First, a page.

Language words for sister were chosen as the title of this exhibition to represent the unique friendship between two female artists in The Torch program.
Banj Banj means sister in the Taungurong language of the Kulin Nation, with thanks to the Taungurong Land and Waters Council.
nawnta means sister in palawa kani the language of the Tasmanian Aborigines, with thanks to the Tasmanian Aboriginal Centre.
After growing up in the same regional town, Stacey and Thelma reconnected, forming a strong bond during their incarceration together at Dame Phyllis Frost Centre, Victoria’s key women’s prison in Deer Park. Their friendship has continued beyond prison and they have maintained their relationship through almost daily phone conversations.
Thelma and Stacey produce strong, bold, colourful paintings and share an inspiring artistic and cultural journey.
Stacey is a Taungurong/Boon Wurrung woman with traditional connections to the Melbourne region. Stacey’s grandfather and his siblings were removed under government policies and today Stacey describes herself as a grandchild of the Stolen Generation. Stacey has been living in Melbourne and has been exploring her identity, art and culture more recently as an adult.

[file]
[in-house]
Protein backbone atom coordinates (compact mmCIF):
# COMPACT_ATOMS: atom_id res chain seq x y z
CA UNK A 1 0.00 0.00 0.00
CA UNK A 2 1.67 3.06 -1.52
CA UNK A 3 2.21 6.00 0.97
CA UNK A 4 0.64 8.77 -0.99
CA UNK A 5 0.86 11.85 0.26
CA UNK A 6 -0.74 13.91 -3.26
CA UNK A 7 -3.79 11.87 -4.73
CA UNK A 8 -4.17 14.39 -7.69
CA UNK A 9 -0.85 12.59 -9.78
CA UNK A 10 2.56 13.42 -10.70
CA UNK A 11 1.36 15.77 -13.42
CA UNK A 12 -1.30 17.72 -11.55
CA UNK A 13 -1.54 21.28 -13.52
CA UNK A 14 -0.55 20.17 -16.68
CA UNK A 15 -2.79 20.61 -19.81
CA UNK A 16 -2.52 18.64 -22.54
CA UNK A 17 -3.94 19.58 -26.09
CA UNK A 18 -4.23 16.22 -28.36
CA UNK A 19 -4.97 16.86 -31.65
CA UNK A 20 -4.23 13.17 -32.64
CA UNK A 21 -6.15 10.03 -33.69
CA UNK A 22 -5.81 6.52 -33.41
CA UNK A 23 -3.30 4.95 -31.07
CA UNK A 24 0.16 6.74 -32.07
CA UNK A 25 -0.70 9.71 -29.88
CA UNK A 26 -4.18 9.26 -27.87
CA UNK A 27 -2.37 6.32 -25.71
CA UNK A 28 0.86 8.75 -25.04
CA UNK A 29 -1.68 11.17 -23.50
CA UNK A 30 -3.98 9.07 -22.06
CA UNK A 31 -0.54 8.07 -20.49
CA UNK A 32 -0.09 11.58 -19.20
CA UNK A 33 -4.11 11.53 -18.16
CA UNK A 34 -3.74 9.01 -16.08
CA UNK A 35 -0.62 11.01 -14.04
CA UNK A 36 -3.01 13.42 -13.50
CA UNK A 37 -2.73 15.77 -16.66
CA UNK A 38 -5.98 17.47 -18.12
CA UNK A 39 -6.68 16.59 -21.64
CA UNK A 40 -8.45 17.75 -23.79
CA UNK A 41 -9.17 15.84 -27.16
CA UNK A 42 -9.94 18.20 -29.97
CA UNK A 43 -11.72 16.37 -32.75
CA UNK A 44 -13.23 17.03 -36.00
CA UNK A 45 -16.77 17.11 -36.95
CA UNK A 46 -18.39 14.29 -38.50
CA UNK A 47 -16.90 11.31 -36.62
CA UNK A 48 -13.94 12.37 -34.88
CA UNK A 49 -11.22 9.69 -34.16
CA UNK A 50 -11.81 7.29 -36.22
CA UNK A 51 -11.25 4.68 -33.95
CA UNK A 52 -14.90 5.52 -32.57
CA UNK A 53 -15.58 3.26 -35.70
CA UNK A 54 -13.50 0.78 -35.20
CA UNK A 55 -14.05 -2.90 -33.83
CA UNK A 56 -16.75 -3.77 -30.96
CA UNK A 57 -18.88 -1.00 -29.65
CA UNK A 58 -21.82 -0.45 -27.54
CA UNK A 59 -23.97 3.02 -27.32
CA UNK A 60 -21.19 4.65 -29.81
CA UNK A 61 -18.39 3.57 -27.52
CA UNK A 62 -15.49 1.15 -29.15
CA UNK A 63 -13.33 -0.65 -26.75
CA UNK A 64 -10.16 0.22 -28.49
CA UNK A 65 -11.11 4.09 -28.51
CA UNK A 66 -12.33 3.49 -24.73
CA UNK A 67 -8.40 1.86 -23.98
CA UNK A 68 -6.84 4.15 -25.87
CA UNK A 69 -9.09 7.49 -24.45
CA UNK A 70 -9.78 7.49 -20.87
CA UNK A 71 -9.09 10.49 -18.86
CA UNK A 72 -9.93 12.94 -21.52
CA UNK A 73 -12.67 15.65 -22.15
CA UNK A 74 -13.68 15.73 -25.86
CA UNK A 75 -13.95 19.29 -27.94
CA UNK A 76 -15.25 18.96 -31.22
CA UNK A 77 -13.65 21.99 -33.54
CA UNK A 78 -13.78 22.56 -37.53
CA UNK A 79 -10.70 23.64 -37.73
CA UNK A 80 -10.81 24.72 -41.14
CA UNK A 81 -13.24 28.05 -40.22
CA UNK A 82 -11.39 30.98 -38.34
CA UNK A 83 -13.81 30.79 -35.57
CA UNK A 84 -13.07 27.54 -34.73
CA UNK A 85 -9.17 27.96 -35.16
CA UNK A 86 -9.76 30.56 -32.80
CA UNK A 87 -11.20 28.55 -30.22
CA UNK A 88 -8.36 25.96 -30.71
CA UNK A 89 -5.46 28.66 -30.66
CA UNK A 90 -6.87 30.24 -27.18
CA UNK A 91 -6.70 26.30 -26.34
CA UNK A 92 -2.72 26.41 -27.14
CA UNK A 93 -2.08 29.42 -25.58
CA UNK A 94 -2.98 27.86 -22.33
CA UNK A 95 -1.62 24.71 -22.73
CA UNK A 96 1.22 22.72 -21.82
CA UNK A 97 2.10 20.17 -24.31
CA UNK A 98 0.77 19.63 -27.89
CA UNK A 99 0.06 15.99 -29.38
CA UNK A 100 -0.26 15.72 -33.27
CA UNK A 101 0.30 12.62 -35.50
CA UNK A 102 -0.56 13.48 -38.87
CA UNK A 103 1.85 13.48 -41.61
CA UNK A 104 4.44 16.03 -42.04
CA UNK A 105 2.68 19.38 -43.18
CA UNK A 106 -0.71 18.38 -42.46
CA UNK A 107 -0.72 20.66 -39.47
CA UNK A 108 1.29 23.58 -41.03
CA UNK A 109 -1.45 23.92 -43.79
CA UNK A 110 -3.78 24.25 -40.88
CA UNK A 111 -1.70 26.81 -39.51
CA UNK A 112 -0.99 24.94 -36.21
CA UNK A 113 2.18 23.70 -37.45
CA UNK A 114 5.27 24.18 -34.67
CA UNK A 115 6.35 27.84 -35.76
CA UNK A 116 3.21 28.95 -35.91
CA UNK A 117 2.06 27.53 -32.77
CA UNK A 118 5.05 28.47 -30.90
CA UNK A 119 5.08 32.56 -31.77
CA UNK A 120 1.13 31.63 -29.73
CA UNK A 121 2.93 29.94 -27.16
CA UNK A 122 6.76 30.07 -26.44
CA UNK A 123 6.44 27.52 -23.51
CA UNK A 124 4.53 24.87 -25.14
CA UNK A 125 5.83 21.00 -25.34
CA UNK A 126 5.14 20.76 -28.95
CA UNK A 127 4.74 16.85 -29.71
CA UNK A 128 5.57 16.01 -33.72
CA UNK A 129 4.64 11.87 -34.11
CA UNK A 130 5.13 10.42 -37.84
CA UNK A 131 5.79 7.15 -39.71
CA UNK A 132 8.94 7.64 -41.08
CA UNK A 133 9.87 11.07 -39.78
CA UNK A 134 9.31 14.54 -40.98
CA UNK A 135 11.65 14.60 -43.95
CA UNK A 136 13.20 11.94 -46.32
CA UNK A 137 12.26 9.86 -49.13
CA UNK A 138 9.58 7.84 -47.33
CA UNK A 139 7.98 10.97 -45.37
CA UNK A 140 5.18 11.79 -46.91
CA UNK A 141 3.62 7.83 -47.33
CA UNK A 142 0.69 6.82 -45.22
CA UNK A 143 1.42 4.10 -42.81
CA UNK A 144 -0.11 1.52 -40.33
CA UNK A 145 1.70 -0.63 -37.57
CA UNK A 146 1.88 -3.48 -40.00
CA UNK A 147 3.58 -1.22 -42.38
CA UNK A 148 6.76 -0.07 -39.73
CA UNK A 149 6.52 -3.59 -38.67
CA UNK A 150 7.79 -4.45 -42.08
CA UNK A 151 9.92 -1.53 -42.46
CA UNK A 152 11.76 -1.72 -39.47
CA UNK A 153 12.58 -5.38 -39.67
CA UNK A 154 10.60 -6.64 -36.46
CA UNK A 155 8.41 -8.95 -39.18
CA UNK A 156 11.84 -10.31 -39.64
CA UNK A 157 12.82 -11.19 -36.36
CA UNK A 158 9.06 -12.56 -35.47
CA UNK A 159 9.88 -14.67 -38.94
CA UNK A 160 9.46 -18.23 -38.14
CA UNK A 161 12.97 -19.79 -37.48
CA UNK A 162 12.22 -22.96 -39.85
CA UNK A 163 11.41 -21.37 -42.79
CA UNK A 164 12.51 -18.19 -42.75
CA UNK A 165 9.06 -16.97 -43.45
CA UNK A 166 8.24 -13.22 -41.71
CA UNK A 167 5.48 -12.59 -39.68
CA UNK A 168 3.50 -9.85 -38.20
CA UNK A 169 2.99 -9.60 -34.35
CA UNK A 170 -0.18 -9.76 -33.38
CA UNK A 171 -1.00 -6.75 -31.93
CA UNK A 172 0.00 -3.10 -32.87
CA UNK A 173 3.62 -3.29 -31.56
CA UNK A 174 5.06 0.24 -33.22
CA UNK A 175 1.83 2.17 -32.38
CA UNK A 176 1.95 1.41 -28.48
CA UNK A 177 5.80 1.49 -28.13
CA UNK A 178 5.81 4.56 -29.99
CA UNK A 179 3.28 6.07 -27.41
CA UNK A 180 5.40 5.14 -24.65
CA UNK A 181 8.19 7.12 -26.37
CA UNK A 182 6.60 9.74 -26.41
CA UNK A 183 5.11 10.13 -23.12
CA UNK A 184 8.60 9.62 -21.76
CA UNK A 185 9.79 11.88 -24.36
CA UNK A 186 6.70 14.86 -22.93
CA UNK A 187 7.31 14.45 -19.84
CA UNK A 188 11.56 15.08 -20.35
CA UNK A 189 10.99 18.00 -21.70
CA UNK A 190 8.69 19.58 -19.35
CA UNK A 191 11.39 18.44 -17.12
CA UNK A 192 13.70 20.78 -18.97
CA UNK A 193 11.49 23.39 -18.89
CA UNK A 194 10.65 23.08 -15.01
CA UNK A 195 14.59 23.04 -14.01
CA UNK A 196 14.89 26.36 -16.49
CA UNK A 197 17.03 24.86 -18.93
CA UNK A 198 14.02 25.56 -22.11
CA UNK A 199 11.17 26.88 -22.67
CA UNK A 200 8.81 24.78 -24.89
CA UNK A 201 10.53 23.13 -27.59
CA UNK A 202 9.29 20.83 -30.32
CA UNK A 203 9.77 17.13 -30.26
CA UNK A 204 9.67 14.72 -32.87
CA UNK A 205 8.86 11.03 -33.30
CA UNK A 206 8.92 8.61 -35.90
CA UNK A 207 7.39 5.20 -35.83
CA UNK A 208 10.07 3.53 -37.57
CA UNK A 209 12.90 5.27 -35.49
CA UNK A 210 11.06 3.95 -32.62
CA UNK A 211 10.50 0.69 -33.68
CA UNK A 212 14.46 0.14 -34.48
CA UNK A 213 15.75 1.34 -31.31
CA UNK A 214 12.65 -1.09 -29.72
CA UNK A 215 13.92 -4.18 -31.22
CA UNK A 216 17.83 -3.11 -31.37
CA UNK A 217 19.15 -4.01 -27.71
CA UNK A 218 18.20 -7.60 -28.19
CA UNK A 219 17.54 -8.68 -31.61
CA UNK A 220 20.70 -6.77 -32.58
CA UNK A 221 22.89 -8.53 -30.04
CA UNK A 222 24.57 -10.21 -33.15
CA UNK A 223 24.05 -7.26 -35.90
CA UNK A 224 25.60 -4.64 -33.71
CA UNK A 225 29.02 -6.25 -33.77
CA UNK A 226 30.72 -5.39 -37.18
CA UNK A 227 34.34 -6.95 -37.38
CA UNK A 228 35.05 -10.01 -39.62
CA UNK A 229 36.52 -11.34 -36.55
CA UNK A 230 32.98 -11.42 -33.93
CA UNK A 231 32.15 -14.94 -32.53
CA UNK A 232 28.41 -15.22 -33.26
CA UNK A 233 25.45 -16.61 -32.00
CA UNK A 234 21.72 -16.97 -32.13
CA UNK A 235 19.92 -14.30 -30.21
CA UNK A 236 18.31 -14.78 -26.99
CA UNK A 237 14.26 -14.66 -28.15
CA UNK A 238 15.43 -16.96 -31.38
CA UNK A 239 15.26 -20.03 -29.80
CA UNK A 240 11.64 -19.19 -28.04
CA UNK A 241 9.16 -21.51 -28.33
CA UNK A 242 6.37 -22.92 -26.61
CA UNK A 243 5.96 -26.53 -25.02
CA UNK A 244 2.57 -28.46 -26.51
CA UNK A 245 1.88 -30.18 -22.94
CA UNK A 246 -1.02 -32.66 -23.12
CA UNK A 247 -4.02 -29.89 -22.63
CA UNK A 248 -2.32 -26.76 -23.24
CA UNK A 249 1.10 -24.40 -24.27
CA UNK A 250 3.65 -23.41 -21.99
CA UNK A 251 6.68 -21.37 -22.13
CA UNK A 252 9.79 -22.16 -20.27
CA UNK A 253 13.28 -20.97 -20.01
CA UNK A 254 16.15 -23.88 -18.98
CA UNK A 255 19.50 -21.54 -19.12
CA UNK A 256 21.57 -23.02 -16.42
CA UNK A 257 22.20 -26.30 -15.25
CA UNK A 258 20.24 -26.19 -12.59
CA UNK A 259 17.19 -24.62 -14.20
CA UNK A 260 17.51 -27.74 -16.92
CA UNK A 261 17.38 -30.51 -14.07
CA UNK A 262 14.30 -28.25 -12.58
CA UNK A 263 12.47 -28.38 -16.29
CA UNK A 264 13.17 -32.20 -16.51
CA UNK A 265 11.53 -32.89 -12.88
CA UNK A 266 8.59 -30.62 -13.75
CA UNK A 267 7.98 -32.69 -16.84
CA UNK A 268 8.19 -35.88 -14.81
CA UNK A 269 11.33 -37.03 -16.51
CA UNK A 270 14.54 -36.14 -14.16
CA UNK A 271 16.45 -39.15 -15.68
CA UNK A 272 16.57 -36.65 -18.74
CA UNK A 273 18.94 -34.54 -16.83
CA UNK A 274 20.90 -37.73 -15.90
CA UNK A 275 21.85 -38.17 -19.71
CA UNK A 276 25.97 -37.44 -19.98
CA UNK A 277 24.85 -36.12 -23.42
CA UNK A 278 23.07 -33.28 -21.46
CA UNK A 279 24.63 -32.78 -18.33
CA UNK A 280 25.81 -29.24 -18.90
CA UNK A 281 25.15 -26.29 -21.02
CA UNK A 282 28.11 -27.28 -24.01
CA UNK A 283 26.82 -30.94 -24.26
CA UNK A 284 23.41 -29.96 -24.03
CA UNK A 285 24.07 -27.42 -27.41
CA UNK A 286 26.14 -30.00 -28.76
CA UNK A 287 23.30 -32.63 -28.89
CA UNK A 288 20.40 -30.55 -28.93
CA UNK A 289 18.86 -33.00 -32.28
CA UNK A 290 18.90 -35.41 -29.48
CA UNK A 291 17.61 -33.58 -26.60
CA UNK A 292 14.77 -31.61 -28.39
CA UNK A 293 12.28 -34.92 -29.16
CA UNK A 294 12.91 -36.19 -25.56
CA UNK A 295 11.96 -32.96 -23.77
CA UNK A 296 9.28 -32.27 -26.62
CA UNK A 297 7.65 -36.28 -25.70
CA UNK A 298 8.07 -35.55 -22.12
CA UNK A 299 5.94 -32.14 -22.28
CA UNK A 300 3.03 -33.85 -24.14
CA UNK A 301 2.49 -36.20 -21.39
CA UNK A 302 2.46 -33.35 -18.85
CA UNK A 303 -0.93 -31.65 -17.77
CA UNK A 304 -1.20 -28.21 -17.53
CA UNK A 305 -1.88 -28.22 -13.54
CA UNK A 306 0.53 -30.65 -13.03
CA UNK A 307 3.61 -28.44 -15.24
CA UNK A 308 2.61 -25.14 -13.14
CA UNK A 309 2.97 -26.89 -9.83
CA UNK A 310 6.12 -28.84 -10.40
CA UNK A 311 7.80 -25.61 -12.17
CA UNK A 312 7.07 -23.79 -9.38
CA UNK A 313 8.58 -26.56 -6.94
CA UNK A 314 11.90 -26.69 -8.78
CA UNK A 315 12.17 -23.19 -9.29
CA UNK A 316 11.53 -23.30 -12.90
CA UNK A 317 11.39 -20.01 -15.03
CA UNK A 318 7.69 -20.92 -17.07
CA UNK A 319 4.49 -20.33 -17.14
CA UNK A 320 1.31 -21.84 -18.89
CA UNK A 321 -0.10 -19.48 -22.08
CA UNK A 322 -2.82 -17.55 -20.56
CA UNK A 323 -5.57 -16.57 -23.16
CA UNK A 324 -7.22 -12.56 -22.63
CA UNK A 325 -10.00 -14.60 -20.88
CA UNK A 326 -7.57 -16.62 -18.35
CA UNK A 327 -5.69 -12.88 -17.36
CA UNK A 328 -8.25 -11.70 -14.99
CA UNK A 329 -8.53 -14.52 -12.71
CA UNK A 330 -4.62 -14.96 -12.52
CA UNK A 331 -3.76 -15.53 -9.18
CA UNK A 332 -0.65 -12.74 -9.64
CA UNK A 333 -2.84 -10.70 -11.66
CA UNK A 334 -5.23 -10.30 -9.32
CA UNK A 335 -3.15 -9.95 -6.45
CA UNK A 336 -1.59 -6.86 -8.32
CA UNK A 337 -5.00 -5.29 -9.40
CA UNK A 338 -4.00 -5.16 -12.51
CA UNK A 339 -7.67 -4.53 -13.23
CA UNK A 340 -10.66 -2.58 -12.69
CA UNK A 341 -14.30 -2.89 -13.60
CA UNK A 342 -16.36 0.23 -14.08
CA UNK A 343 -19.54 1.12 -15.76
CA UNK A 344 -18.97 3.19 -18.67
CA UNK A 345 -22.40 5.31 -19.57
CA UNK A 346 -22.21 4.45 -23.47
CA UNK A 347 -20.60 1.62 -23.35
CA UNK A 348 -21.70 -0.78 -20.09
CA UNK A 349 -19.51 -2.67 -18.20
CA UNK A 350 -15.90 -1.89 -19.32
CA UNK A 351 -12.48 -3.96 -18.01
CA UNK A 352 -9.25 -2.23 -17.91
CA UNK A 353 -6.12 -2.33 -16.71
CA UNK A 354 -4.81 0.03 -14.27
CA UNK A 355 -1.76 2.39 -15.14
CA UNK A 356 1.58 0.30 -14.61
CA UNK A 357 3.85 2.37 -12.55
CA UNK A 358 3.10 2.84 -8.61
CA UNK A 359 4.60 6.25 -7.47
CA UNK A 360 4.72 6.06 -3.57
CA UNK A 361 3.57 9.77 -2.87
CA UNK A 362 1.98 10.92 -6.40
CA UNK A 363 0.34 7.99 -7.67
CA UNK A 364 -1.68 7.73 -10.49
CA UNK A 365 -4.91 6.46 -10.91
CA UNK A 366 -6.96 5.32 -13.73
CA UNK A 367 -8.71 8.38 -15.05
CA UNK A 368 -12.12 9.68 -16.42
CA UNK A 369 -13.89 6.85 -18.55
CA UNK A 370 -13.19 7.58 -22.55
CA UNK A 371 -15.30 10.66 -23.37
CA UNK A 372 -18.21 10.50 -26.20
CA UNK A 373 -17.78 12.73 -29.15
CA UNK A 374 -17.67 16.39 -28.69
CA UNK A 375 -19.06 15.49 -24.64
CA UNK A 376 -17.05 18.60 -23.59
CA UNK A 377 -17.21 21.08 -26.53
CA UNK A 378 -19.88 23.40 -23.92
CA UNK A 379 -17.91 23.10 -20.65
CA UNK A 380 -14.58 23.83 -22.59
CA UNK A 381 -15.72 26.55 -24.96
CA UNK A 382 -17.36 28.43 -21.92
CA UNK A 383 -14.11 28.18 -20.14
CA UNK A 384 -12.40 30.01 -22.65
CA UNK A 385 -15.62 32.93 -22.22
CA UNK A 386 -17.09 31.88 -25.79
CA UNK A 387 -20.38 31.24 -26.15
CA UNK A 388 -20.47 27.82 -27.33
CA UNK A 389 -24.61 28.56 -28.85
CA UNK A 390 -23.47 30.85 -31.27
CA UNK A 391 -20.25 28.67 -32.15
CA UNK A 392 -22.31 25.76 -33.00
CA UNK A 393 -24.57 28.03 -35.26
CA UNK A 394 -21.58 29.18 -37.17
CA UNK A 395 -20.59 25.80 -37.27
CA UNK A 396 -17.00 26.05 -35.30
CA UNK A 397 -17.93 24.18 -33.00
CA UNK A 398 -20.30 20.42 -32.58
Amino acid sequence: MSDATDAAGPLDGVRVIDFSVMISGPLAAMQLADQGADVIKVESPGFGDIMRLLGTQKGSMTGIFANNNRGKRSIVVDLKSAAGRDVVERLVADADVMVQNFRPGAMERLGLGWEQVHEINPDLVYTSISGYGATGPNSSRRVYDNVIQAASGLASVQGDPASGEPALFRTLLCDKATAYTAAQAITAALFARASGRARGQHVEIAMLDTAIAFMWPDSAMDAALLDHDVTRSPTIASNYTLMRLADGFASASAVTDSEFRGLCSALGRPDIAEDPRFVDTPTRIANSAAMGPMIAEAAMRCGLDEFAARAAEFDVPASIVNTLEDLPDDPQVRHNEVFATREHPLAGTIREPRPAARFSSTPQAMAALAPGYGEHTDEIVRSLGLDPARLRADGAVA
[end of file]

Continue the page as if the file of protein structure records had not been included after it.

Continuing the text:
Thelma Beeton is a Palawa woman with family ties to Cape Barren Island off the north-east coast of Tasmania. Most of Thelma’s work is inspired by her totem, the Tasmanian Emu. A former graffiti artist, she first started creating work with The Torch in 2016 and has developed a unique painting style using bold, often primary coloured backgrounds with 2D depictions of emus.
Counihan Gallery in Brunswick opening hours
Wednesday to Saturday, 11 am to 5 pm
Sunday, 1 pm to 5 pm
Works will also be available to view and purchase online from July 24, 2021 at 11 am.
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